In the late 1940s and 1950s, conservative, isolationist writers such as John T. Flynn (The Truth About Pearl Harbor), John Chamberlain ("Pearl Harbor," in Life magazine), and Harry Elmer Barnes (Perpetual War for Perpetual Peace) perpetuated the tales of FDR's treachery, as did military men such as Rear Adm. Robert A. Theobald (The Final Secret of Pearl Harbor). Even some left-wing isolationists got into the act. The eminent historian Charles A. Beard, once fired from Columbia University for opposing World War I, saw World War II through the prism of the first one and, in a sad coda to a great career, charged FDR with maneuvering America into conflict in 1941.
But as pernicious as the pseudo-scholarly books and articles was the folk wisdom that took hold among citizens, many of them in the armed forces. They circulated outlandish stories: that Roosevelt adviser Harry Hopkins had transferred planes away from Hawaii just before the attack; that FDR and Winston Churchill had actually plotted the raid with the Japanese; that British and American airmen had manned the offending planes.
Over the years, historians dutifully exposed the flaws (and lies) in the revisionist arguments. Those arguments, like most conspiracy theories, had a kernel of truth. FDR certainly favored American intervention in the war, as had been obvious at least since his support for Lend-Lease in 1940. It's also true that Kimmel and Short weren't as well informed of Washington's intelligence as they should have been. But the revisionists have never made the critical leap between motive and action. Most significant, no one ever produced credible evidence that Roosevelt knew the attack was coming. In fact, contemporaneous diaries and accounts show reactions of surprise among top officials.
Recent revelations from Japanese archives have also dealt a blow to the revisionists. Until last year, many people believed that Japan had tried to notify the United States about its plans to make war but that the message had been delayed in transmission. While not necessarily subscribing to the darkest fantasies about FDR's behavior, some skeptics believed that it was Washington—not Tokyo—that was bent on war and refused to pursue available diplomatic channels. But as the New York Times has reported, a researcher working in the Japanese foreign ministry archives recently found documents showing that Tokyo actively chose the path of war and, worse, intentionally concealed its hostile aims, even from its own diplomats in Washington, and that Japanese officials took pride in the deception. The famous message alerting the United States about the attack was in all probability deliberately delayed. While not speaking directly to the question of what FDR knew, this evidence demolishes the portrait of a Japanese government forced into war by Washington's intractability.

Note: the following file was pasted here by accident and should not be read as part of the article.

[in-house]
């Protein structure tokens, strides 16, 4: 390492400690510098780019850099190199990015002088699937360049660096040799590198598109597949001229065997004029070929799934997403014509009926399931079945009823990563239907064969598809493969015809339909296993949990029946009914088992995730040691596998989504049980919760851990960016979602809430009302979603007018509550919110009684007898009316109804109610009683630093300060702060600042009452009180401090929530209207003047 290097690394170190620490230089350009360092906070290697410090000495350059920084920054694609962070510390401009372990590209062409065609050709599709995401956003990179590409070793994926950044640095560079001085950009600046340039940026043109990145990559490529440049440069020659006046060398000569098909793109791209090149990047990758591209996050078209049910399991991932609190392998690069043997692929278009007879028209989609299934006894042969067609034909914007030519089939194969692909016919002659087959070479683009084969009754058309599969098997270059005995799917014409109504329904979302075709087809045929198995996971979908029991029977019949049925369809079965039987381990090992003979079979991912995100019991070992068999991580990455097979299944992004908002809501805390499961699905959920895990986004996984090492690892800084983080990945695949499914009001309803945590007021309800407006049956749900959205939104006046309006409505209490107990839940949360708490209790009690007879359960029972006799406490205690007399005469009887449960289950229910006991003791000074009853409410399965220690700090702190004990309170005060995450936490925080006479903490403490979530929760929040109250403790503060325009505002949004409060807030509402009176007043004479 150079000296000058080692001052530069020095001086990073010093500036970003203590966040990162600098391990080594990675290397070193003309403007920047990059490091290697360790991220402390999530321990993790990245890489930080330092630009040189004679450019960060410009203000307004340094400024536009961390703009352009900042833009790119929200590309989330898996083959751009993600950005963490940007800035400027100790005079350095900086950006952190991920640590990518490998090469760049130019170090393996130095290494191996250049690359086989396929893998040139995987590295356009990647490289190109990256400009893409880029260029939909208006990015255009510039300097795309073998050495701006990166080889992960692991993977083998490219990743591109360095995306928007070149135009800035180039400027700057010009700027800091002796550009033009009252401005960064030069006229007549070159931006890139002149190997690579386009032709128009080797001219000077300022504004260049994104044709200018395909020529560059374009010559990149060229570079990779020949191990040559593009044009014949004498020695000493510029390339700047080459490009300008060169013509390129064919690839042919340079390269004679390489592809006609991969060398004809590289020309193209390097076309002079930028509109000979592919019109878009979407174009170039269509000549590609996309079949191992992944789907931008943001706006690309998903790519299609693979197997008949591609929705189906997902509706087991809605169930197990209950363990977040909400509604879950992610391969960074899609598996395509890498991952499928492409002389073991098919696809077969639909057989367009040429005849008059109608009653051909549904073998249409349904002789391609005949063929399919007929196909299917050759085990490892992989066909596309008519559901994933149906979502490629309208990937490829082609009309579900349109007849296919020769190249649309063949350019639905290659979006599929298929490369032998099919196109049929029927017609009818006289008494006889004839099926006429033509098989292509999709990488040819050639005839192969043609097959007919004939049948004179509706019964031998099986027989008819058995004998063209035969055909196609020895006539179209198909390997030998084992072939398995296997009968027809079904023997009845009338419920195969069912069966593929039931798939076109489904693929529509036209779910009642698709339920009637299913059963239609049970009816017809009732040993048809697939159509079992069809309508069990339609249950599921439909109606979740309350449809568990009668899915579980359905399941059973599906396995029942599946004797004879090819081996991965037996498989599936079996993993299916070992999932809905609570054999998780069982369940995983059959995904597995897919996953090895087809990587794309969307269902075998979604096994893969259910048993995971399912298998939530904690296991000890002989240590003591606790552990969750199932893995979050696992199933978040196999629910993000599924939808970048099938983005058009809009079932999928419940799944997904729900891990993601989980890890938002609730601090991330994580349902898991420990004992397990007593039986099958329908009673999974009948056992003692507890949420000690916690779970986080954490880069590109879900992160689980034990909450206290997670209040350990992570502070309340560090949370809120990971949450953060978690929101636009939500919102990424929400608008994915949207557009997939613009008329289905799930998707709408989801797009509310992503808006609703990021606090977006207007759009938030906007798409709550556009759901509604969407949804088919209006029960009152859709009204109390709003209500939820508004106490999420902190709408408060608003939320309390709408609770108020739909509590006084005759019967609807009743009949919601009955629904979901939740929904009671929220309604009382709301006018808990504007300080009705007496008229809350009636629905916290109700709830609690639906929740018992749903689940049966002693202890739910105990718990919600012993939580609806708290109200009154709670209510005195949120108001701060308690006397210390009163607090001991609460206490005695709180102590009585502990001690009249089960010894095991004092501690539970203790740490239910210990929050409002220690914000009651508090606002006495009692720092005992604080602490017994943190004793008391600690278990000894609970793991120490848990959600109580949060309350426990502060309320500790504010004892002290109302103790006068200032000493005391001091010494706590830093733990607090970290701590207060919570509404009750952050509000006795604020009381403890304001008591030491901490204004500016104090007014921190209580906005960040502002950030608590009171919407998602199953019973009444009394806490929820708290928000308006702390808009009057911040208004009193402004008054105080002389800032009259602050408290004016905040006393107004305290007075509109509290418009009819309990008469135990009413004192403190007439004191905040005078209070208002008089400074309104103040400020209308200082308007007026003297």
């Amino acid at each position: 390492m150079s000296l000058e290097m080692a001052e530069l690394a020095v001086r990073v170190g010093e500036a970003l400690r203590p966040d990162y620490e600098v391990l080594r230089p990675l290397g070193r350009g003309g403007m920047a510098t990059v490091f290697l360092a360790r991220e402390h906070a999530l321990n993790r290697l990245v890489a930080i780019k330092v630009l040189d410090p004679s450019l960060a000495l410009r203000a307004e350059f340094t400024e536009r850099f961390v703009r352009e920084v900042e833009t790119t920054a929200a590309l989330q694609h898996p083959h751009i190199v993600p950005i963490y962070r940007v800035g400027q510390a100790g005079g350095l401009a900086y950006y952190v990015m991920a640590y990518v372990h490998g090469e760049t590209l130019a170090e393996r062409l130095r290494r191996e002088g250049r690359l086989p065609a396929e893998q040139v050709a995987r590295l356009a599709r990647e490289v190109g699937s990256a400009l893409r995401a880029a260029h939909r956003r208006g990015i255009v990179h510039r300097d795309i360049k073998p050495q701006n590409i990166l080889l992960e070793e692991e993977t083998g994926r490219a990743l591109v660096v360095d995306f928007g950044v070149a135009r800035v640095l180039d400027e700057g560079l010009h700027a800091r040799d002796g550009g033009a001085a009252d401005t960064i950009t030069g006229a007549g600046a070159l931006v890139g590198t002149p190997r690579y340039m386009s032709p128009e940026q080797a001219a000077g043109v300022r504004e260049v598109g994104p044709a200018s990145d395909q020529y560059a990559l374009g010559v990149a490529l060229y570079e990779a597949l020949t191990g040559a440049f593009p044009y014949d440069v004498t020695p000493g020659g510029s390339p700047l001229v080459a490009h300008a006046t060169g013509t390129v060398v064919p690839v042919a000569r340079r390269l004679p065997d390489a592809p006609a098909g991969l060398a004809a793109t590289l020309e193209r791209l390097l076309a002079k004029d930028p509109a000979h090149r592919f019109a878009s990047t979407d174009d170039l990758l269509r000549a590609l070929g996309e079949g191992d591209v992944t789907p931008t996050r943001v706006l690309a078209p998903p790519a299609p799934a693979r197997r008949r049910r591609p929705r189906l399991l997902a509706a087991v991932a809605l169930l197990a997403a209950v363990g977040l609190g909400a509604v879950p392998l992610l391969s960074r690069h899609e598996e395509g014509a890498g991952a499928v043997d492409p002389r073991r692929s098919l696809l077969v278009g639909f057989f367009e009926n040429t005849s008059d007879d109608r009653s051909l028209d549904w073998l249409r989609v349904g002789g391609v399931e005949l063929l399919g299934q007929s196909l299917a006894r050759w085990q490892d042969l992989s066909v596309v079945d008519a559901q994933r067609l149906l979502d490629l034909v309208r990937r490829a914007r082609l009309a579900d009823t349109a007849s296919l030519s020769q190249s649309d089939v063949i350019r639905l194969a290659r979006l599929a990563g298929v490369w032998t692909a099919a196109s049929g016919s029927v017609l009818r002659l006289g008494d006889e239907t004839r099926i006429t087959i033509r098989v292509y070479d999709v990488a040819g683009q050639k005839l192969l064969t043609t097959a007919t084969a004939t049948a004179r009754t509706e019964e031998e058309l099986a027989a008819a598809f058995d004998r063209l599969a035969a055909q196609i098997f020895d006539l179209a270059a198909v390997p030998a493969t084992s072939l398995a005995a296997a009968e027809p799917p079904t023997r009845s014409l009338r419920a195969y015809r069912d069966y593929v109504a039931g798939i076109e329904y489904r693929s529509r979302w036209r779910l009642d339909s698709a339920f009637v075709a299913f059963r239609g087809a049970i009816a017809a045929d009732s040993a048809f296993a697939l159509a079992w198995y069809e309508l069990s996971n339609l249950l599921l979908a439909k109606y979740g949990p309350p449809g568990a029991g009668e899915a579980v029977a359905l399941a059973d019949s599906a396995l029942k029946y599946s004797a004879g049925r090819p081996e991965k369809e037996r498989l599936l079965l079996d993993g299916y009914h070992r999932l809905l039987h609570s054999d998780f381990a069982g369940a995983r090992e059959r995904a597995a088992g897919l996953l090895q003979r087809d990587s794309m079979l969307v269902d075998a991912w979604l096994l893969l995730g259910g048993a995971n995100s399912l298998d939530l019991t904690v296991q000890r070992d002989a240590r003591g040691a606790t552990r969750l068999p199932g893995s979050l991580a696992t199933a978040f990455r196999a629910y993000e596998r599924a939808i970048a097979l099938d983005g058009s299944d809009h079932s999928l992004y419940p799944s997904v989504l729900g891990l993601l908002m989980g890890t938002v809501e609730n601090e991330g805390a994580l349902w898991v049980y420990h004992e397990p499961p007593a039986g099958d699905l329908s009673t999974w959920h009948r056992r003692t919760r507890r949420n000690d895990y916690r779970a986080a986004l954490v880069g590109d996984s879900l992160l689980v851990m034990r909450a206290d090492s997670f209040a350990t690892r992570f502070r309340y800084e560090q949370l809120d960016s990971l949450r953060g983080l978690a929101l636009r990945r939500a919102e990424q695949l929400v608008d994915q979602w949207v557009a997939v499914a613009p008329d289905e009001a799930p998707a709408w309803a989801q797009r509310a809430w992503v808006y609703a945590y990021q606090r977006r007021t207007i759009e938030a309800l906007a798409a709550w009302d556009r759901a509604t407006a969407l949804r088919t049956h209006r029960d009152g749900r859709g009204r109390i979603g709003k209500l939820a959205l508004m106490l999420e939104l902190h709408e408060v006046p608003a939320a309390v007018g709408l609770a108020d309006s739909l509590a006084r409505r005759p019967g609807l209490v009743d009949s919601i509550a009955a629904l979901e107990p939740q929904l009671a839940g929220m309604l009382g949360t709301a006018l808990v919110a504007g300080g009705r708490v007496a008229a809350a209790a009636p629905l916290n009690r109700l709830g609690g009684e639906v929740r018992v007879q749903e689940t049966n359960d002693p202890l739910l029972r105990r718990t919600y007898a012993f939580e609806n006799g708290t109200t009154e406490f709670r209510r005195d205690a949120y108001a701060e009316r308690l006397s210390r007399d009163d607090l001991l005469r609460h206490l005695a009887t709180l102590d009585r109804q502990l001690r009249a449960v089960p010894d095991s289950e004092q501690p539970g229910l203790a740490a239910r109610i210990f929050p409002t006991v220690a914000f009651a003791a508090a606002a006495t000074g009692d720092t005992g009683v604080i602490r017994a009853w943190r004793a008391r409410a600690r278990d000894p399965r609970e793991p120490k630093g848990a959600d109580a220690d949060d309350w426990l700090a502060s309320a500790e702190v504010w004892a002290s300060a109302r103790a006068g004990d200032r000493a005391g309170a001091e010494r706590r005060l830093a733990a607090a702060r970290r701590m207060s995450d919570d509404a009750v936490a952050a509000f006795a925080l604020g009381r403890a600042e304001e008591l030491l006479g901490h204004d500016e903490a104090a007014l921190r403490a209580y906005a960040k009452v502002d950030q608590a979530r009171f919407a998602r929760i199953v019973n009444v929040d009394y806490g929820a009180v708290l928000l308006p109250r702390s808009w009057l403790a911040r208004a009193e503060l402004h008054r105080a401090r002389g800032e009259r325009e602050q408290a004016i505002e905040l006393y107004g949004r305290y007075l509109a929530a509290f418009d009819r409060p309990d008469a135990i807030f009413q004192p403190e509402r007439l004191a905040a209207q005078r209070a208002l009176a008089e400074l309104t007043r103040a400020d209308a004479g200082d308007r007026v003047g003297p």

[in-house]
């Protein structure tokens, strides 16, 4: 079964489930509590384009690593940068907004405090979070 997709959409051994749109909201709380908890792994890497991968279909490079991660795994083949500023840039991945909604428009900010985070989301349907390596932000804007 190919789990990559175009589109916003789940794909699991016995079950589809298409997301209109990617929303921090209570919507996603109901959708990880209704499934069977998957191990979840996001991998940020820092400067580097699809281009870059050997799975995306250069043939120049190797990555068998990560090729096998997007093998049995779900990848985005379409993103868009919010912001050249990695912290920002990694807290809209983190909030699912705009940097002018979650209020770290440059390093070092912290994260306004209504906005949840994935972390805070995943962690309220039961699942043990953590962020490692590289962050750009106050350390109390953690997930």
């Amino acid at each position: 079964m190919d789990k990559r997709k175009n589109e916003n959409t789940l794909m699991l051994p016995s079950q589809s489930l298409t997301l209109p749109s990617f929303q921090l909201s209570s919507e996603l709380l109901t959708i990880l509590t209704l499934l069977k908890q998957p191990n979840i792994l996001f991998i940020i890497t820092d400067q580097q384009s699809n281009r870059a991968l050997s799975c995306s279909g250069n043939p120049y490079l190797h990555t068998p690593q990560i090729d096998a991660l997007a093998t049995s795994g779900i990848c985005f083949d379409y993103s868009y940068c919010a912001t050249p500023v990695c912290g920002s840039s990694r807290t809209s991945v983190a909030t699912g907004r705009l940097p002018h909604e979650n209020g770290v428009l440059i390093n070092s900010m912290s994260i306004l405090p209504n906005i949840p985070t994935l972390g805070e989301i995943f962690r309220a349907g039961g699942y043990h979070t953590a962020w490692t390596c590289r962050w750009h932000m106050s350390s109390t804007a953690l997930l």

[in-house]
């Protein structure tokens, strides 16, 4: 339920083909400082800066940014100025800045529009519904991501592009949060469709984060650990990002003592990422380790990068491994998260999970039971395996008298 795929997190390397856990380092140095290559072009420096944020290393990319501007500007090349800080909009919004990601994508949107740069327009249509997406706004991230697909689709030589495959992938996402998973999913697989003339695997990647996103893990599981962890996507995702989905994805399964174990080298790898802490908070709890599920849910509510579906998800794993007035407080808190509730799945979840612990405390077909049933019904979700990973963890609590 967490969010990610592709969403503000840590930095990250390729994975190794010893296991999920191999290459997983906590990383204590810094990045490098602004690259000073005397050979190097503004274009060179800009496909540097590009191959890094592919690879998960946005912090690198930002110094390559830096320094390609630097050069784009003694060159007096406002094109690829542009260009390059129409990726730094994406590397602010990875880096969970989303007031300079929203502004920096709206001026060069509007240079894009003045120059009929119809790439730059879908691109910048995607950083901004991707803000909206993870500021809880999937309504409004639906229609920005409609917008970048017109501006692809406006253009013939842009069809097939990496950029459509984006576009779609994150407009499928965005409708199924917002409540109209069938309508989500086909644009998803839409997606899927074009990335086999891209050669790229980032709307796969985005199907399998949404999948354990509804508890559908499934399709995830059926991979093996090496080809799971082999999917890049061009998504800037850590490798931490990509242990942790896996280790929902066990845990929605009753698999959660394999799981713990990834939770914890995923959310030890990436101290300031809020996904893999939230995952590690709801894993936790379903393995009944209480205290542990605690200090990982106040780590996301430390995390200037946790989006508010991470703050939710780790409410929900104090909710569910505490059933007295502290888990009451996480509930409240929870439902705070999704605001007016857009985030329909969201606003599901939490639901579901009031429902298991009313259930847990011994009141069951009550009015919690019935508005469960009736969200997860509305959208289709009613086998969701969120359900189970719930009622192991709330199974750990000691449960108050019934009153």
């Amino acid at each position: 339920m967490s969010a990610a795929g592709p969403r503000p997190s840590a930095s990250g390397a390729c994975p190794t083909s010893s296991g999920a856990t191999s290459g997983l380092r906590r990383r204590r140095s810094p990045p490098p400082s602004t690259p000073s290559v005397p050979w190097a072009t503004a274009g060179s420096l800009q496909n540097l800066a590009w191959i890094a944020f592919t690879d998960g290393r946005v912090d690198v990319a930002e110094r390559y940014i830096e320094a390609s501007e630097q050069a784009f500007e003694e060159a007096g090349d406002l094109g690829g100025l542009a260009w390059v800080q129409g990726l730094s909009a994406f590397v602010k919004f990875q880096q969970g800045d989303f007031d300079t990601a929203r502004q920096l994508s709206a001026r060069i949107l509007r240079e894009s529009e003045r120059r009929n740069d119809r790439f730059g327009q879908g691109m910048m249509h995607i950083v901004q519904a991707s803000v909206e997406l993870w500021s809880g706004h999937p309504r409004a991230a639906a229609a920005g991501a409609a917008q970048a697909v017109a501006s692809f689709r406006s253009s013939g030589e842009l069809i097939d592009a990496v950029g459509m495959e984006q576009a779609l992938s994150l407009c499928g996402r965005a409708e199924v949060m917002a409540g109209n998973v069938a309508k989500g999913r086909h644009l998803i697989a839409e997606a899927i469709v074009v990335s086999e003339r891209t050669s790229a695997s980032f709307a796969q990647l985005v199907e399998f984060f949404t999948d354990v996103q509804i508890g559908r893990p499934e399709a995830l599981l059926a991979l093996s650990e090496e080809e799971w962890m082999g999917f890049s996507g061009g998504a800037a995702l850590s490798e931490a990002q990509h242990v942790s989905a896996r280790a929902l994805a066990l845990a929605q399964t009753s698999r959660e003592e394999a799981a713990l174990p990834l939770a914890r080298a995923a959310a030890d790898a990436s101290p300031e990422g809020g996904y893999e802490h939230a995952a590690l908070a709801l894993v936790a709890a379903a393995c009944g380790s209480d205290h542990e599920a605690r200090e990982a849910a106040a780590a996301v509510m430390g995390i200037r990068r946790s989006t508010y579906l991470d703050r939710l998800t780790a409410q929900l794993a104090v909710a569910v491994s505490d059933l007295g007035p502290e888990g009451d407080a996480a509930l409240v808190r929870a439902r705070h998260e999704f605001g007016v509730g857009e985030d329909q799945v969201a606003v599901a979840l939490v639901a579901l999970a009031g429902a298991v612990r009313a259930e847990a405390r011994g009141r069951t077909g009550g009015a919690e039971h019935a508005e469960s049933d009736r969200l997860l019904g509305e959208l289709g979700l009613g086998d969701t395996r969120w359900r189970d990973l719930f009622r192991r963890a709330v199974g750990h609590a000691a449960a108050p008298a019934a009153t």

As damning to the revisionist claims as the ignorance of facts is the absence of logic. Gaping holes riddle the revisionists' reasoning. Even if FDR sought a Japanese attack as a pretext for war, would he really allow all the major ships of the American fleet to lie vulnerable and so many Americans to be killed? Surely a strike on American soil that was far less crippling would still have aroused the public indignation to make war against an aggressor.
And yet the stories have persisted into our own day, only to be blown apart. Consider:
- In 1981, journalist-historian John Toland published Infamy, which cited an interview with an unidentified seaman who claimed to have intercepted reports of a Japanese aircraft carrier approaching Hawaii just before the raid. But once the seaman was unmasked as Robert Ogg, and the interview on which Toland was relying was made known, it became clear Toland had distorted or misread Ogg's account.
- In 1991, James Rusbridger argued in Betrayal at Pearl Harbor that it was Churchill, not FDR, who suppressed intercepted news of the invasion. But Rusbridger's reliance on the claims of a 92-year-old naval captain persuaded few reviewers.
- This spring, Robert Stinnett published Day of Deceit: The Truth About FDR and Pearl Harbor, which uses the fact that American intelligence did seem to intercept Japanese messages not far from Hawaii. But as reviewers noted, Stinnett never demonstrated that those intercepts were fully understood or even relayed to the highest levels. Like many conspiracy theorists, he attributed to high-level plotting what was in fact something far more common: human error.
Alas, the repeated failure of the dozens of tracts, from the 1940s to our own day, to stand up to scrutiny will not deter those who believe history is full of conspiracies any more than it will deter Sen. Roth from pandering to a constituent. No amount of evidence or argument will persuade those who wish to believe in Roosevelt's treachery or in Adm. Kimmel's faultlessness. Which is not a surprise. Have you ever tried to convince a True Believer that Oswald acted alone?